“Champions Corner” is a new blog series from the Texas System of Care that highlights the incredible work our sites, various government agencies, and other communities are doing towards implementing system of care values.
This month, we sat down with Anne Halsey, the chair of the City of San Marcos’ Commission on Children and Youth and San Marcos CISD school board member, to discuss the work the City of San Marcos is doing to elevate youth voice in conversations about behavioral health.
Let’s start with the Commission on Children and Youth that you chair. When did that start in San Marcos and what does it hope to accomplish?
Anne Halsey: The City’s Commission is the result of work that started more than ten years ago when Texas State University, San Marcos CISD, Hays County, and the City of San Marcos came together to find ways to improve postsecondary outcomes in our community. The group came up with a variety of recommendations, one of which was to put together a “Youth Master Plan.” That initiative included dialogues with youth and families about what the community needed in order to generate better economic outcomes.
The Youth Master Plan — along with the other recommendations — coalesced in the formation of the Commission, which is made up of individuals from a variety of organizations, including service providers and nonprofits, and representatives from governmental agencies, schools, and the youth. We have also started another Commission that is designed to be all youth-led and youth-driven. It’s a board of teenagers from across the community that meet and work to implement programs, as well as give feedback and recommendations on policy matters.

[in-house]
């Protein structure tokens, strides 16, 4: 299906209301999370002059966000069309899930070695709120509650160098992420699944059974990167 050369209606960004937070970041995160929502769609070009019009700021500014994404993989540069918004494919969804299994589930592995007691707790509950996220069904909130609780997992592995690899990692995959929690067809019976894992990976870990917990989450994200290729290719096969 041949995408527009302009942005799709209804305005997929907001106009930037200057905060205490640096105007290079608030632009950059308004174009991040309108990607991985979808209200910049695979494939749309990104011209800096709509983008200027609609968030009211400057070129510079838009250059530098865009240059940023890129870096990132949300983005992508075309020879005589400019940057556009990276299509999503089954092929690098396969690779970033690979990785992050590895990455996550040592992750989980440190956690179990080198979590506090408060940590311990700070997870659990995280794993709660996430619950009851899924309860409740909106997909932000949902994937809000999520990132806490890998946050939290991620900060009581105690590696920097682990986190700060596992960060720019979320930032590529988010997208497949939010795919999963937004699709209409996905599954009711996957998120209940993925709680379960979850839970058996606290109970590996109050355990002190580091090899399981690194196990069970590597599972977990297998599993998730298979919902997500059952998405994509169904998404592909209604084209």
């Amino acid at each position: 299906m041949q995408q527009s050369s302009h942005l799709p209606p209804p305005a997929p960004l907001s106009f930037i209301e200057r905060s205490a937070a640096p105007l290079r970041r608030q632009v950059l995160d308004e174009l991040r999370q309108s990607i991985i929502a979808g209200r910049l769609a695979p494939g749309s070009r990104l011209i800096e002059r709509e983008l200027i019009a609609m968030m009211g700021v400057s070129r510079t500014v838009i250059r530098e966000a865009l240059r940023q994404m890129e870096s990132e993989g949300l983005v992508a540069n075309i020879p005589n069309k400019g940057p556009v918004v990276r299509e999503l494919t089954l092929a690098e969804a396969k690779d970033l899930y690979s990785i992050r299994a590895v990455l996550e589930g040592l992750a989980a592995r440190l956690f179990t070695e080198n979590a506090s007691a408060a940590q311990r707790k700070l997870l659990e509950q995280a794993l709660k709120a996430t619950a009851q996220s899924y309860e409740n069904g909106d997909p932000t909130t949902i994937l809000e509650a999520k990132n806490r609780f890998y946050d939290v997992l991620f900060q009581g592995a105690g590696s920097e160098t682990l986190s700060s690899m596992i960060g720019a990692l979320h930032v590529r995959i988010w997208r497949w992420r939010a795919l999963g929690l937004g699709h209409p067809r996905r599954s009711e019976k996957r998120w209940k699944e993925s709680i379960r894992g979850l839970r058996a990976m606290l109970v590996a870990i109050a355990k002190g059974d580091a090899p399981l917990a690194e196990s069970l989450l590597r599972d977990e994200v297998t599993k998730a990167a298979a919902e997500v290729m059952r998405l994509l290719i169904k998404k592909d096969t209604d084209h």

What would you say is the main focus of your Commission? What are you working on right now?
A.H.: When I took over as the chair of the Commission on Children and Youth about two years ago, there were two major things that we had yet to fully bring into fruition and those were programming initiatives around community mentoring and around mental health.
We were doing a lot of reflection and assessment about the best way to fill those gaps and we came up with a couple of program ideas specifically around mental health. We thought, “Okay, here are a couple of things we could pilot.” We took those ideas to our youth board and they said, “No thanks.” They already had access to similar programs or didn’t feel the need to expand.
So we went back to the drawing board and thought, “Maybe we need to open up to some more voices” and so we put out this call to bring people together to discuss solutions to filling those gaps in our local mental health infrastructure. We figured that at a minimum, getting everyone in the same room was beneficial.
I was hoping that maybe 20 people would show up. We had over 60 people at the first meeting. It really shows that people are invested and responsive, but it also shows the need we have in this community. Now, over a year later, we have created a network of people to better share resources and develop new ideas.
It sounds like San Marcos really values youth voice as an essential part of figuring out how best to help the community.
A.H.: It was a critical recommendation from the Youth Master Plan to have a body of youth providing insights and feedback and direction. They have been great about being really honest and frank. I think we, as adults, can sometimes get wrapped up in believing what is in the news or what we see in reports or data. Sometimes the youth board echoes that, but sometimes they don’t.